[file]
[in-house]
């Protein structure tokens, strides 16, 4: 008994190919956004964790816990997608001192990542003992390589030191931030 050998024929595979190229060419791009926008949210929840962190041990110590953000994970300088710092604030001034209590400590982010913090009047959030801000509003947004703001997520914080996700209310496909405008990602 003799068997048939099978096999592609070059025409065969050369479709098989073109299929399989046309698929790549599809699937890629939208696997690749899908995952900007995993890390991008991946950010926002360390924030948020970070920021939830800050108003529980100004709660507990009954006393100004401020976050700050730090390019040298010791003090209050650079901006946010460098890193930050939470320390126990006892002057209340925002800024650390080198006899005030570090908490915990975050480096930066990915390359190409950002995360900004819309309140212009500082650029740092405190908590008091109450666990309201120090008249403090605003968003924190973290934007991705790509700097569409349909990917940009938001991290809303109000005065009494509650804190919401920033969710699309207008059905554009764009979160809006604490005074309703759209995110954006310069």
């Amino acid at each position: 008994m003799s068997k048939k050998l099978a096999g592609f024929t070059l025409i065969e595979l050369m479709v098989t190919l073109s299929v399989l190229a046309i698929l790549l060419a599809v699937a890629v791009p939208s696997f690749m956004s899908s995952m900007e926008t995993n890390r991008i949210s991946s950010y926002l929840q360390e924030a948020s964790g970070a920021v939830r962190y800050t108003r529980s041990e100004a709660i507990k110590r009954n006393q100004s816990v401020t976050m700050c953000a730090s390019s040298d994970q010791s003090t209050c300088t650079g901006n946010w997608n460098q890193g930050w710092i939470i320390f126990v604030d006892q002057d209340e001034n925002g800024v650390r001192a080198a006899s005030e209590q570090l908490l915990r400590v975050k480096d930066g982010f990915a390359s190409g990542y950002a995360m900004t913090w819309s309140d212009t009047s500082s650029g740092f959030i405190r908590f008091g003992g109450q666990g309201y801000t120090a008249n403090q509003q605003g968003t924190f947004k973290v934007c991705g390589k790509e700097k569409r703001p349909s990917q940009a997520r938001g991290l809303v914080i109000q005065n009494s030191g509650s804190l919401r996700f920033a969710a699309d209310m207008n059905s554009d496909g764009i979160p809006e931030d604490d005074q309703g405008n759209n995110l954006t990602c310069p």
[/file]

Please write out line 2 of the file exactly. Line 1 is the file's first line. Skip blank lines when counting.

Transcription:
């Protein structure tokens, strides 16, 4: 008994190919956004964790816990997608001192990542003992390589030191931030 050998024929595979190229060419791009926008949210929840962190041990110590953000994970300088710092604030001034209590400590982010913090009047959030801000509003947004703001997520914080996700209310496909405008990602 003799068997048939099978096999592609070059025409065969050369479709098989073109299929399989046309698929790549599809699937890629939208696997690749899908995952900007995993890390991008991946950010926002360390924030948020970070920021939830800050108003529980100004709660507990009954006393100004401020976050700050730090390019040298010791003090209050650079901006946010460098890193930050939470320390126990006892002057209340925002800024650390080198006899005030570090908490915990975050480096930066990915390359190409950002995360900004819309309140212009500082650029740092405190908590008091109450666990309201120090008249403090605003968003924190973290934007991705790509700097569409349909990917940009938001991290809303109000005065009494509650804190919401920033969710699309207008059905554009764009979160809006604490005074309703759209995110954006310069």